June 26 2019

Top 5 Most Difficult Specialties to Recruit

Top 5 Most Difficult Specialties to Recruit

Despite healthcare being the biggest U.S. workforce industry and jobs continue to be added, it’s not without its challenges. From physician burnout or shortages, it can be very difficult to fill certain specialties.

The Senior Recruiting VPs at The Medicus Firm certainly recognize this fact. Collectively, they believe the five toughest specialties to recruit are as follows:

  1. Neurology
  2. Urology
  3. Psychiatry
  4. Emergency Medicine
  5. Gastroenterology

The main contributing factor for these difficulties is as simple as supply and demand.

“Separate from baby boomers aging and causing increased demand in all five of these specialties, there is a large percentage of these physicians over the age of 60 and moving towards retirement,” says Recruiting Senior Vice President Jason Farr.

For example, these specialties have a quite a high percentage of physicians over the age of 60 (approximately 10,000 people reach the age of 65 each day).

Another reason for the difficulty is location, as it seems “that location is effectively not part of the equation anymore,” adds Justin Ballinger, Recruiting Senior VP.

“They effectively function as independent contractors, who are looking for the highest hourly rate and willing to travel week-to-week – contract management groups, for example,” Ballinger says.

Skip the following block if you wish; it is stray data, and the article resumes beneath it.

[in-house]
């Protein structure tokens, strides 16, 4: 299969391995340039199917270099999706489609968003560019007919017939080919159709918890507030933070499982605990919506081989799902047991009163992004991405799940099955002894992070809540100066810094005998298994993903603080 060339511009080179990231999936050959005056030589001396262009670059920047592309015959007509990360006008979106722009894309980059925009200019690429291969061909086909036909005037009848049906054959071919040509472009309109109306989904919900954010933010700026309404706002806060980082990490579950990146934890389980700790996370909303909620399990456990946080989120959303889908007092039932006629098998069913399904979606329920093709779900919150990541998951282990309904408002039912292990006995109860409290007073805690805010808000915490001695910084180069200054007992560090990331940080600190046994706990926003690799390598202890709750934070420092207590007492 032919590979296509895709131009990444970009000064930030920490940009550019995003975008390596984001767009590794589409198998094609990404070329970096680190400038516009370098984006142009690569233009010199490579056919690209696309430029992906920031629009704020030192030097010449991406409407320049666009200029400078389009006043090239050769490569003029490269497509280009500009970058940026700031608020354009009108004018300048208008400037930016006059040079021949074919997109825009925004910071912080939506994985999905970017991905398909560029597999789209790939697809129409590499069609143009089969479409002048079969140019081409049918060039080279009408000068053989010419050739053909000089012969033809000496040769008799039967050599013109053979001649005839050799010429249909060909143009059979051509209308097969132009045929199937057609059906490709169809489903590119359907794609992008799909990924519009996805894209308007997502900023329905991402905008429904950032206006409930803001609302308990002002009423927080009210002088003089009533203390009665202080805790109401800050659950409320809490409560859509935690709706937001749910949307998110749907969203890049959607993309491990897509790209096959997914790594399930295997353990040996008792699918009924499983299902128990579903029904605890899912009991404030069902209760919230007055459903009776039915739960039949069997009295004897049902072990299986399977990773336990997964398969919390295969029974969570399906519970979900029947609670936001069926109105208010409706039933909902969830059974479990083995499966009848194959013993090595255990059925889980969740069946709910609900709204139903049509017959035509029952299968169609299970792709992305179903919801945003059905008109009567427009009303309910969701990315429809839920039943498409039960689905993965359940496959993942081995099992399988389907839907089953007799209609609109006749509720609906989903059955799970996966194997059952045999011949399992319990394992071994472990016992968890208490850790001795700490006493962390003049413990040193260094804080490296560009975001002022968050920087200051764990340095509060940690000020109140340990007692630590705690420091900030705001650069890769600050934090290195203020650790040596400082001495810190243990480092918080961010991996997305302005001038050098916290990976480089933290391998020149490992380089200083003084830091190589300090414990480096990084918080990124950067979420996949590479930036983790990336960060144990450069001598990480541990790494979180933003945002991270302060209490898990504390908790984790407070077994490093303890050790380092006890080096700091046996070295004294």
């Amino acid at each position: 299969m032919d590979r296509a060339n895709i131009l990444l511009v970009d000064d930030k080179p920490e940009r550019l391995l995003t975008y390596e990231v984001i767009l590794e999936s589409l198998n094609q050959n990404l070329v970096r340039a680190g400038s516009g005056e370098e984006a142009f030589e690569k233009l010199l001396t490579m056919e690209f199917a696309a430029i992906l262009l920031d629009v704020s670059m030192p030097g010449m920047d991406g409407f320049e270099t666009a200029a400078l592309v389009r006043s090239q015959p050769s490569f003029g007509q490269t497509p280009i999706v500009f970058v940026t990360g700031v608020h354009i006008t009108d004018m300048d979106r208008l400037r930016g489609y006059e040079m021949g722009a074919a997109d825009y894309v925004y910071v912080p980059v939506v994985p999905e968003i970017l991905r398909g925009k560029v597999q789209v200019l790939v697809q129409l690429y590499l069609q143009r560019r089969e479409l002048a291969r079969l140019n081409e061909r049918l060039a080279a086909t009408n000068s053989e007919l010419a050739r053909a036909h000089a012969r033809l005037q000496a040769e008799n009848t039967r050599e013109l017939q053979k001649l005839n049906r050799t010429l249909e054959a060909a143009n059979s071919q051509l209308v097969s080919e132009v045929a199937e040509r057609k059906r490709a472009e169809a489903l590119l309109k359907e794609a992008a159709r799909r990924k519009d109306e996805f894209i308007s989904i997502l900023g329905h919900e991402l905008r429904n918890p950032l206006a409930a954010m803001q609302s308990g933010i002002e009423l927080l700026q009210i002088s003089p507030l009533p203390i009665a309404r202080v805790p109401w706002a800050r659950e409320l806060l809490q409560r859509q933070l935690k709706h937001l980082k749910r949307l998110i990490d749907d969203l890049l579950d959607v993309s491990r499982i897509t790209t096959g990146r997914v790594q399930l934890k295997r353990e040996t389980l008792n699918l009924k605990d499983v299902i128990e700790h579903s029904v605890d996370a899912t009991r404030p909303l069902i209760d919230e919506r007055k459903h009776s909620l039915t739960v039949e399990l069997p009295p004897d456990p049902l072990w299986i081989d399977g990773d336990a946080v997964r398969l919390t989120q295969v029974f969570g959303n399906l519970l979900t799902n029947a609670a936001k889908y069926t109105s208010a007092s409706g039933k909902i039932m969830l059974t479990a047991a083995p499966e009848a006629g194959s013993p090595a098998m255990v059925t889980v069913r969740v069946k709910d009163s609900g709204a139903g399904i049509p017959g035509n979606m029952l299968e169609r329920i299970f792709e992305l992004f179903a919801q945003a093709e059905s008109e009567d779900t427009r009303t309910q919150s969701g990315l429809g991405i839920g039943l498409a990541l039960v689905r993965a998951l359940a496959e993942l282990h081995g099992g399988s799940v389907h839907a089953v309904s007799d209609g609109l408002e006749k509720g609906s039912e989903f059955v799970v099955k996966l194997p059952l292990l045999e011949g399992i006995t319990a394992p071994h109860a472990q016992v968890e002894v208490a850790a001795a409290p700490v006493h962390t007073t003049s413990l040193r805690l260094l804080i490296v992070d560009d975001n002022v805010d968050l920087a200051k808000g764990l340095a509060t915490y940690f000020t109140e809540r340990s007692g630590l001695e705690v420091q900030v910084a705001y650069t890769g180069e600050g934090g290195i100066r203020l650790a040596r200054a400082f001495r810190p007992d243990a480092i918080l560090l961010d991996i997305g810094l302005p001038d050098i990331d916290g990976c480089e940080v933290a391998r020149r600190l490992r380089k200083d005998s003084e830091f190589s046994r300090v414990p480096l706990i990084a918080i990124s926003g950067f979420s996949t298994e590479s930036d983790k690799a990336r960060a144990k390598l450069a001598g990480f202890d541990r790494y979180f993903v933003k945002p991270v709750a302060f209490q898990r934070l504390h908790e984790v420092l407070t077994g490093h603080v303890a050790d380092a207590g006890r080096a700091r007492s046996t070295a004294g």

But these difficulties do not deter The Medicus Firm when it comes to being an industry-leading physician recruitment firm. Our unique, client-focused recruitment model stresses accountability and minimizes financial exposure for clients in the growing and competitive field of healthcare recruiting. The extensive experience level and skill set of our recruiting team is unrivaled in the physician staffing industry.

Through our various models of candidate procurement, recruiting process improvement, and physician staffing management, we are providing the most efficient and effective recruiting services to hospitals and healthcare employers nationwide, regardless of practice setting, structure, or community type.

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